Late Breaking News
Joining Reserve at 60, Dermatologist Wins Awards for Army Skin Cancer Screenings
An Administrative Role
Gilbert says he “just wanted to serve, no matter what the capacity,” and, as it turned out, his first role when he was deployed to Afghanistan was not so much clinical as administrative. “My title was brigade surgeon; I was in charge of medical care for the 10,000 soldiers in my brigade,” he explains. That covered all fields of medicine, he continues — including preventive medicine, which involved activities such as making sure that drinking water was not contaminated.
He did have the opportunity to do clinical work, however, and while he was deployed first got the idea to provide skin cancer screenings.
“I went to the general and said I’d like to do the screenings. He said it was a good idea, and off we went,” Gilbert recalls. Screening several hundred soldiers, he was able to pick up about 15 pre-cancers.
“I usually ran the clinics on Sundays; I worked 14-hour days, seven days a week” in a war zone, he says, adding, “It was just something I felt I had to do; I wanted to serve my country.”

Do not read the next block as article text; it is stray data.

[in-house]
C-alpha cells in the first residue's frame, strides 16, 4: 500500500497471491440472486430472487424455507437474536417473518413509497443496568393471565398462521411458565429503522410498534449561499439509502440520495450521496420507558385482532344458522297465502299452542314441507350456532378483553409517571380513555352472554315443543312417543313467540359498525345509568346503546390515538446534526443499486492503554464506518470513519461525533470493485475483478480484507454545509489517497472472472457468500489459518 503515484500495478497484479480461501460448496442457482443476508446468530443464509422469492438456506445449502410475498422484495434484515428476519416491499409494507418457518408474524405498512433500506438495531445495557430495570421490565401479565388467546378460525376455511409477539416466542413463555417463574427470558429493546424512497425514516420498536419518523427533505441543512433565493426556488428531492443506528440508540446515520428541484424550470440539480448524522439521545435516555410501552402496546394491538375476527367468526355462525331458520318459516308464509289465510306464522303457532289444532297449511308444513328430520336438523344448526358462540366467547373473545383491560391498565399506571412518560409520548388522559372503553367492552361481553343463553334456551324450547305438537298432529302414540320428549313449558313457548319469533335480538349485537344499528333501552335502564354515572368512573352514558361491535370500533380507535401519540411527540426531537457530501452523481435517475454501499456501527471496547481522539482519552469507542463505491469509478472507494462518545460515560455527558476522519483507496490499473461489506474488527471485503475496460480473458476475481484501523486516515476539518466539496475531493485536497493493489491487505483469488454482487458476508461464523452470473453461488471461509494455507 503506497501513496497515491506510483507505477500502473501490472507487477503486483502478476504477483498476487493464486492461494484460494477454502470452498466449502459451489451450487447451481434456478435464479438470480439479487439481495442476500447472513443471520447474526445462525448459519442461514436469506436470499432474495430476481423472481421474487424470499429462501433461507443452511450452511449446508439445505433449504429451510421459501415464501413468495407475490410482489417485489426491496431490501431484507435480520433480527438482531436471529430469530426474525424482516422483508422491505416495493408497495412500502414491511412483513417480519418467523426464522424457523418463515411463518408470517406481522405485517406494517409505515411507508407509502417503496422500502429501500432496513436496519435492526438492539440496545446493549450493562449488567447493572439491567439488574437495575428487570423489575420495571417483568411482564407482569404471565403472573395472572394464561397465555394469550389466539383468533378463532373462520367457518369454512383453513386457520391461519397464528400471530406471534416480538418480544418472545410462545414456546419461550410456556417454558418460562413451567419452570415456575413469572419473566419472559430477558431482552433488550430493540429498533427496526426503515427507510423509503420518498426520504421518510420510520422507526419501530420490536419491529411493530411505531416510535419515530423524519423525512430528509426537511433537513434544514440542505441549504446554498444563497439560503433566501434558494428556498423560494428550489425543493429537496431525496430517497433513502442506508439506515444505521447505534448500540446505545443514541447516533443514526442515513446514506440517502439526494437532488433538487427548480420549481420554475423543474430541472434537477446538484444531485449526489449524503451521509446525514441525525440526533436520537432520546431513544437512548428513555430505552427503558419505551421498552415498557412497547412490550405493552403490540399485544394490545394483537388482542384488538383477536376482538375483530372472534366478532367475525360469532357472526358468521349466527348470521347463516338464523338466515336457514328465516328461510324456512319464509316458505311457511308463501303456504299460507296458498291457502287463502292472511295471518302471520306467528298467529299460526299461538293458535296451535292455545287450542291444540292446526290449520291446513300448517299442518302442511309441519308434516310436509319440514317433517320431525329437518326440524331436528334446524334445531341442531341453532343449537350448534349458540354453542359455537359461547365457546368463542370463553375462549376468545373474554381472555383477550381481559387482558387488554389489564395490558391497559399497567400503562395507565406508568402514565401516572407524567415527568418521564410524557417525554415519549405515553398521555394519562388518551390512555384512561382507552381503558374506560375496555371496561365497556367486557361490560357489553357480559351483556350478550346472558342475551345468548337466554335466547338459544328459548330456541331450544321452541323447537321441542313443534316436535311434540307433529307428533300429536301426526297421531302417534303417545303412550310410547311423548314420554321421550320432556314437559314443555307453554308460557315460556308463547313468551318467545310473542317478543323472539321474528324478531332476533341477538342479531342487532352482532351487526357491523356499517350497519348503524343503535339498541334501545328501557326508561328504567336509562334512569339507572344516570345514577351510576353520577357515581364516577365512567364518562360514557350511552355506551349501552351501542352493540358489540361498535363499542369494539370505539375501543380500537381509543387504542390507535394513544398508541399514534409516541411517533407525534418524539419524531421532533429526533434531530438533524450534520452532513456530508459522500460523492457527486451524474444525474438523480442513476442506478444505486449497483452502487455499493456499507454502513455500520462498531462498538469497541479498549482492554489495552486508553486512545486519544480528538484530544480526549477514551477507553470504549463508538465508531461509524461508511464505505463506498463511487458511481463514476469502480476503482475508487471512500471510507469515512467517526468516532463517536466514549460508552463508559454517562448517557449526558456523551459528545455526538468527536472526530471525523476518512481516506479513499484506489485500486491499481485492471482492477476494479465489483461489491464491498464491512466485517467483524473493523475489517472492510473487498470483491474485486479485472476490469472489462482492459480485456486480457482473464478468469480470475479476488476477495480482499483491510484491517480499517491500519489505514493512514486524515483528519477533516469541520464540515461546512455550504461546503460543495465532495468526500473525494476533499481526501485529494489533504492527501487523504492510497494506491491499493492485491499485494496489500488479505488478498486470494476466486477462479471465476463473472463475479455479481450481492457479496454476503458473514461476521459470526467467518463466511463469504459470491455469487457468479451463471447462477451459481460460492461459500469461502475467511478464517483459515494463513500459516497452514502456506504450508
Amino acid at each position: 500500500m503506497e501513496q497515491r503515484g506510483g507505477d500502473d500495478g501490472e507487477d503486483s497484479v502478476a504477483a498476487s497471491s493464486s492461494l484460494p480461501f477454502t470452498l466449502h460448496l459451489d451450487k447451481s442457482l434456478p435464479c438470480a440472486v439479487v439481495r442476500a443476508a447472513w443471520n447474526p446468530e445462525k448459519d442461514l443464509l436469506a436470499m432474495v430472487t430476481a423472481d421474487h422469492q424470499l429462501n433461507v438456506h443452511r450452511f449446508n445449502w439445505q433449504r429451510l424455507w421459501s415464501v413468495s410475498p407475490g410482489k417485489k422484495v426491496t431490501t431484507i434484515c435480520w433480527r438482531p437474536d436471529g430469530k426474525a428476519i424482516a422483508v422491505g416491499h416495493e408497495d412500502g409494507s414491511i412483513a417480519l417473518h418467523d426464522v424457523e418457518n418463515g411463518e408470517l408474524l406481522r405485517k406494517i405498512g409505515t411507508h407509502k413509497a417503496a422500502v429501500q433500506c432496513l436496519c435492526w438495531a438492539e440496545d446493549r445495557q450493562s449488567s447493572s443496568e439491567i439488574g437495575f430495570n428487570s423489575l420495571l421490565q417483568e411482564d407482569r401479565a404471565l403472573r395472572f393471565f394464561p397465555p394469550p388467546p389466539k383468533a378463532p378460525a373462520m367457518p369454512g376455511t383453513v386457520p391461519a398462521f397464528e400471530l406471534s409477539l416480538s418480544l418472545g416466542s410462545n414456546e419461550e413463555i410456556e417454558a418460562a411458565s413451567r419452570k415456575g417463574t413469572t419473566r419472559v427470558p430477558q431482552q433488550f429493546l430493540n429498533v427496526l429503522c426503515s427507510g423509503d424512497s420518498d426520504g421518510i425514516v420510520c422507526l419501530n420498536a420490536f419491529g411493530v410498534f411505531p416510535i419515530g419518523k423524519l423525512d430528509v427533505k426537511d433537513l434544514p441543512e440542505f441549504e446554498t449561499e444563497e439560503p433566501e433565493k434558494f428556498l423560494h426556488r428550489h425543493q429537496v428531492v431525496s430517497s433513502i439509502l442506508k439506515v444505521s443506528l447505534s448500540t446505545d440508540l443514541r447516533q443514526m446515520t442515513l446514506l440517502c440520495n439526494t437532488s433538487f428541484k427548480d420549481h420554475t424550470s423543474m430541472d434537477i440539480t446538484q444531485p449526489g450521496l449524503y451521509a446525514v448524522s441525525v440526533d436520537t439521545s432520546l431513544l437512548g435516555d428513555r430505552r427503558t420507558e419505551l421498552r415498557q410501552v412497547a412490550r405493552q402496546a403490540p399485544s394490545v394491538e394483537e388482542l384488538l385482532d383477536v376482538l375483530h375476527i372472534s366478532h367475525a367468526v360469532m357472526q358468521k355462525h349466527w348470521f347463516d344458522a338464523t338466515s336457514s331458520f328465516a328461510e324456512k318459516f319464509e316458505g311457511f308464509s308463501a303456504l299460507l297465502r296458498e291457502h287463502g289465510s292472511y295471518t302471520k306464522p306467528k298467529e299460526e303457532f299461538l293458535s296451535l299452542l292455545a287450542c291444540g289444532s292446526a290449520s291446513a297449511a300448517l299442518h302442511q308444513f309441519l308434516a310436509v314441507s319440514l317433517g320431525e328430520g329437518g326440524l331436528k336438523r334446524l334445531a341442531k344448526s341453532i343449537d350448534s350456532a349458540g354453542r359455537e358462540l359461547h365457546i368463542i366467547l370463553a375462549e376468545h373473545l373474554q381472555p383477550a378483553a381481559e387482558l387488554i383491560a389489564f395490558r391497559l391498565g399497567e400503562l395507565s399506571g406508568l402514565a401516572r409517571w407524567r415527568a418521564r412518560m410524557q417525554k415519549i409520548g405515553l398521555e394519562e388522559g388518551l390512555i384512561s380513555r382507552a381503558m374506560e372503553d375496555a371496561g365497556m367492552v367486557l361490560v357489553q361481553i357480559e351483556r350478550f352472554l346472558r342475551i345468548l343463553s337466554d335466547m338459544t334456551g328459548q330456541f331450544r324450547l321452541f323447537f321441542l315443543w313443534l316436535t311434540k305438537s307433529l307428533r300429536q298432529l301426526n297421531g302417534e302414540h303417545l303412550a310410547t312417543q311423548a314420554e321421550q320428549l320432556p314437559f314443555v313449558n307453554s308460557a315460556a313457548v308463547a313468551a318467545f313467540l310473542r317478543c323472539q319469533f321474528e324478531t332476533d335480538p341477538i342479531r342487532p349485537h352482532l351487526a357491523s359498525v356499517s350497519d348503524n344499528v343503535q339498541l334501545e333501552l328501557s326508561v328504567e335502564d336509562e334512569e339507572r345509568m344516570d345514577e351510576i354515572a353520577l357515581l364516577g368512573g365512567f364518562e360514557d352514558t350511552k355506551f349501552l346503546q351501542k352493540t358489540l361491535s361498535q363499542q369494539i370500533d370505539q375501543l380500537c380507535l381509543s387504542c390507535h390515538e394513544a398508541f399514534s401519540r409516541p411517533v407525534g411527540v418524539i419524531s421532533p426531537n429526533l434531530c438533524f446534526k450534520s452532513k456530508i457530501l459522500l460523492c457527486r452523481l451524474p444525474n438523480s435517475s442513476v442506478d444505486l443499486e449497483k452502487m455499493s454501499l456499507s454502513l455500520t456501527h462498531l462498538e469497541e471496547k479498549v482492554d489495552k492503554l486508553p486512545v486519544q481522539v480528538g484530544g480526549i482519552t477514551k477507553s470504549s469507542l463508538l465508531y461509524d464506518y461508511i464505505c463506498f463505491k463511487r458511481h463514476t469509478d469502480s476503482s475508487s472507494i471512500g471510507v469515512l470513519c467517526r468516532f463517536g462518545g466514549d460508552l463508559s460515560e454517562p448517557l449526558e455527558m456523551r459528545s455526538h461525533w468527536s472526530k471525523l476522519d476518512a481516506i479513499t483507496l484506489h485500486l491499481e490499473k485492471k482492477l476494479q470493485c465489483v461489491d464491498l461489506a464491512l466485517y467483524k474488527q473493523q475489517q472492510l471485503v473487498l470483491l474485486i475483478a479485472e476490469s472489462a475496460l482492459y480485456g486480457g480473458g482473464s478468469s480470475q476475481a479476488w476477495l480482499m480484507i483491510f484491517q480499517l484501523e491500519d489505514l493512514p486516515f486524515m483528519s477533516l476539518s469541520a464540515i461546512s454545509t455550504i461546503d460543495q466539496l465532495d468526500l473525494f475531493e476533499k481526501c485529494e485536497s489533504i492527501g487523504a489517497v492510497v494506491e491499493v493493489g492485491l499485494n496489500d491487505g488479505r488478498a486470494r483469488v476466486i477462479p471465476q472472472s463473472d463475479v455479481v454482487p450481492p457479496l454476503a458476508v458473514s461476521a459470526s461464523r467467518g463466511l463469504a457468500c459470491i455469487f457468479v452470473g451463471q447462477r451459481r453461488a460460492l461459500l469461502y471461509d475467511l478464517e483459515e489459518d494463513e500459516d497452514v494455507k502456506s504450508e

The “Brighter Days” program, he notes, has been in operation for about five years and was started by his friend and colleague Donald Richey, MD, in Chico, CA.
“I meet with cancer patients and spend about hour explaining to them what they need to do for skin care and how it relates to what they do when they’re having chemotherapy,” he explains. “It’s very rewarding and very helpful for the patient.”
Gilbert has long-term plans for his service; he has signed a contract that extends until 2018.
“They have a two-year program, and I’d be done with it, but that didn’t seem quite long enough for me,” he says. “I love putting on my uniform.”
He is still active in his practice and drills one weekend a month. Now, he plans to go to Air Assault School, where he’s looking forward to learning how to rappel out of helicopters, explaining, “It’s kind of next on my list.”
As for those feelings of guilt, they have completely disappeared, Gilbert says. “It’s a good feeling to have.”